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Rogues, Honeypots, and Neighbor APs

SUMMARY Get familiar with essential terms: rogue, neighbor, and honeypot so that you can manage them appropriately when they're detected by Juniper Mist™.

Rogue, neighbor, and honeypot APs are unauthorized devices operating on or near your network, often with the goal of fooling users into connecting to the "false" access point in order to steal data or monitor communications. These kinds of anomalous devices can be hard to detect, and they can pose a significant security threat to both the unwitting user, and the organization whose network is being compromised.

To protect against this kind of threat, Juniper APs include a dedicated scanning radio to detect and remove risky APs and their clients from your network and your facilities. The dedicated scanning radios operate on both the 2.4-GHz and 5-GHz bands. They provide data for real-time performance adjustments on the AP, as well as streaming telemetry to the Mist portal, for site-wide optimizations on the basis of artificial intelligence and machine learning.

To see any threats, select Site > Wireless | Security in the Mist portal to open the Security page. A list of all the anomalous APs detected appears. You can drill down on any item to find the physical location, Ethernet connection, and even rogue clients connected to the AP. You can also terminate rogue AP and prevent unwanted clients from rejoining the network. See Classify and Ban Designated Wireless Clients.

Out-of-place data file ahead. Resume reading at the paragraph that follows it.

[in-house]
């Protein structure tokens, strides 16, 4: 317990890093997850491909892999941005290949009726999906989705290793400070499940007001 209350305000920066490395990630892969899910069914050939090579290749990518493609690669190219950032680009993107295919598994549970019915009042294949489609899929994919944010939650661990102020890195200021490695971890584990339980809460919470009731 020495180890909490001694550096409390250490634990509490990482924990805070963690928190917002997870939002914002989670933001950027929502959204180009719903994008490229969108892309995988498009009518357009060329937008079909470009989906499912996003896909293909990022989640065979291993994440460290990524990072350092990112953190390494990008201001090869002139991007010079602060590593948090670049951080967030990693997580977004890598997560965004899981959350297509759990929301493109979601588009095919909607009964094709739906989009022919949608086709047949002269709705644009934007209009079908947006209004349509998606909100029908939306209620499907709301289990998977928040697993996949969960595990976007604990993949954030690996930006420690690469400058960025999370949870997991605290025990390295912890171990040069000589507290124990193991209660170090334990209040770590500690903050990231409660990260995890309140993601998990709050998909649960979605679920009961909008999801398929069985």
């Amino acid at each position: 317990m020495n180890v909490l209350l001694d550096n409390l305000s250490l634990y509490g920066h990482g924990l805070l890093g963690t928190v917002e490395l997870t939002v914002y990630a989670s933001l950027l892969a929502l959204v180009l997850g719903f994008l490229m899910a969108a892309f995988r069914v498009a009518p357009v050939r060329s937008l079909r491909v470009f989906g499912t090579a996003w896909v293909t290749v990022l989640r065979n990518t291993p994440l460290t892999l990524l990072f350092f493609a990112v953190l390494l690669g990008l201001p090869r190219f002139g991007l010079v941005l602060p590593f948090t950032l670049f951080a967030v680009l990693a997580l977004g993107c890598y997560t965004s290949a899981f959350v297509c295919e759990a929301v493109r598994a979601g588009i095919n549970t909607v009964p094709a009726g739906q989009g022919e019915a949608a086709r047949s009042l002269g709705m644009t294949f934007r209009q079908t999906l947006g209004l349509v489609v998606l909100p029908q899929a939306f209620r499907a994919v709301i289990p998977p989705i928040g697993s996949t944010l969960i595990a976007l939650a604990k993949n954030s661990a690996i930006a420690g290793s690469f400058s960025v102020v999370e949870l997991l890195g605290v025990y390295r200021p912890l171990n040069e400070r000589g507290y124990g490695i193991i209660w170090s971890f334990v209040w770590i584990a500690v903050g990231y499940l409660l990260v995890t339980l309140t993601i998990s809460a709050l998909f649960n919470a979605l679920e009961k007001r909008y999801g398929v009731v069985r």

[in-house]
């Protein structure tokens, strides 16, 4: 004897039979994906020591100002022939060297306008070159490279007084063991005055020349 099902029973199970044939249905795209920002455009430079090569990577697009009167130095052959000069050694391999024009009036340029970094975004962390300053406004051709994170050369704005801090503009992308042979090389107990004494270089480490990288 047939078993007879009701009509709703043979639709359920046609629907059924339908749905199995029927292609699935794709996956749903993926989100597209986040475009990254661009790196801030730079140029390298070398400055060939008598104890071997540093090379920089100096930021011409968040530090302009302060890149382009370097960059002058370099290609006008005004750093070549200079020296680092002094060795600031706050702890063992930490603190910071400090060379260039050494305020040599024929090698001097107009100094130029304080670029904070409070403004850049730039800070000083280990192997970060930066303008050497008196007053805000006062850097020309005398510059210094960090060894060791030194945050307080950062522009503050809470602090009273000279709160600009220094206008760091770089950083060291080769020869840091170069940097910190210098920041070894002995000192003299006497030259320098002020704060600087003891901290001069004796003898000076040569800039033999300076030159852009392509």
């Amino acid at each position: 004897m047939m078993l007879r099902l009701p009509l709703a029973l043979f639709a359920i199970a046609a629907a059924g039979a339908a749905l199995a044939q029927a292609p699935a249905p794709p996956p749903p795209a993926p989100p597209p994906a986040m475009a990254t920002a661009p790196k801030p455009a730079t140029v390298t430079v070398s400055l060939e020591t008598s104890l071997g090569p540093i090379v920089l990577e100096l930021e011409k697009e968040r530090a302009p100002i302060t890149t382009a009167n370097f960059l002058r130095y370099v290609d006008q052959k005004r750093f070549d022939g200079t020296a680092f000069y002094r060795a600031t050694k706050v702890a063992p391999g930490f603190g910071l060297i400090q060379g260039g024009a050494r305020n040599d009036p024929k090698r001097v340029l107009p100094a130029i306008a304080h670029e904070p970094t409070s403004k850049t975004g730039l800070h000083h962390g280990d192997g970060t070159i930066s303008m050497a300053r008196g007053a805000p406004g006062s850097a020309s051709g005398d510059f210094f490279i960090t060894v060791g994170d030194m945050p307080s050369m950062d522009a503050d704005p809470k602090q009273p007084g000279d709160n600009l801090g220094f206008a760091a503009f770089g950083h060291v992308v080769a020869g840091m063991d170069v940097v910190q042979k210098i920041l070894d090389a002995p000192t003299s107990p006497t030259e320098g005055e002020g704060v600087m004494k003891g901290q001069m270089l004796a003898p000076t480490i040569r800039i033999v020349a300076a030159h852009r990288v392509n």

Figure 1: AP Threat Detection and Classification AP Threat Detection and Classification

Unique security threats arise in the wireless environment:

  • Rogue APs are any wireless APs installed on your wired network without authorization. Typically, this AP is connected to the LAN through an Ethernet cable. The intent of rogues can be malicious, such as to gain illicit access to the network, or benign, such as an employee setting up their own Wi-Fi hotspot to cover a perceived deadspot. Rogue clients are users who've connected to the rogue AP.

  • Malicious Neighbor APs are not connected to your network, but they lurk in the vicinity and may have both the strongest signal and no authorization requirements. As a result, clients may connect to the neighbor AP, assuming it's yours and thus that it's secure. Neighbor APs can also be a way for users in your facility to get around security restrictions on your network, such as streaming music or accessing blocked sites, or to avoid paying for services. Nonmalicious neighbor APs are SSIDs from another organization. In other words, legitimate SSIDs belonging to one organization will also be listed as neighbors for another organization.

  • Honeypots, also known as Evil Twins, are unauthorized APs that advertise your SSID, typically with the goal of capturing client login credentials. Here, a bad actor may copy or approximate your Wi-Fi hotspot, spoof your organization's login screen, and then collect the username and password of unsuspecting users as they try to login to "your" network. The bad actor can then use the credentials to log in to your actual network and wreak whatever havoc they have in mind. Non-malicious Honeypots are SSIDs from another organization that are broadcasting the same WLAN.


    You can exempt "friendly" SSIDs and BSSIDs from repeated misclassification. Do so in the Mist portal by adding the MAC address of the AP in the Approved SSIDs field on the Organization > Admin | Site Configuration page (under Security Configuration). Be sure to delimit multiple MACs with a comma, no space.